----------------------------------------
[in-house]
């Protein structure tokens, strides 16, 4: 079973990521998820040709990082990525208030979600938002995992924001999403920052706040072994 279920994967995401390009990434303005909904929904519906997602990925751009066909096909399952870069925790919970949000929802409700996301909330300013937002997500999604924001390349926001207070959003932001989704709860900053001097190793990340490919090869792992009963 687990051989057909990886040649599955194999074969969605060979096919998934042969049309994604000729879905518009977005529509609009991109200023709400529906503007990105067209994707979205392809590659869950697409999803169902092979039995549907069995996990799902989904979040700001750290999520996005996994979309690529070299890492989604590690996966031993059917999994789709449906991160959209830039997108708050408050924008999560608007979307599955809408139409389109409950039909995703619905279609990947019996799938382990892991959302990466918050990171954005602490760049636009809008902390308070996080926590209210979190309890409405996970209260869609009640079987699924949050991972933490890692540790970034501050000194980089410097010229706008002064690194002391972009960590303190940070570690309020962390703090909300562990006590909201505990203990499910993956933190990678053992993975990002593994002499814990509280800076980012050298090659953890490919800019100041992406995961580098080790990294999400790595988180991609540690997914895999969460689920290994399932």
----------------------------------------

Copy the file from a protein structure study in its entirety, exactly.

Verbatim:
[in-house]
């Protein structure tokens, strides 16, 4: 079973990521998820040709990082990525208030979600938002995992924001999403920052706040072994 279920994967995401390009990434303005909904929904519906997602990925751009066909096909399952870069925790919970949000929802409700996301909330300013937002997500999604924001390349926001207070959003932001989704709860900053001097190793990340490919090869792992009963 687990051989057909990886040649599955194999074969969605060979096919998934042969049309994604000729879905518009977005529509609009991109200023709400529906503007990105067209994707979205392809590659869950697409999803169902092979039995549907069995996990799902989904979040700001750290999520996005996994979309690529070299890492989604590690996966031993059917999994789709449906991160959209830039997108708050408050924008999560608007979307599955809408139409389109409950039909995703619905279609990947019996799938382990892991959302990466918050990171954005602490760049636009809008902390308070996080926590209210979190309890409405996970209260869609009640079987699924949050991972933490890692540790970034501050000194980089410097010229706008002064690194002391972009960590303190940070570690309020962390703090909300562990006590909201505990203990499910993956933190990678053992993975990002593994002499814990509280800076980012050298090659953890490919800019100041992406995961580098080790990294999400790595988180991609540690997914895999969460689920290994399932």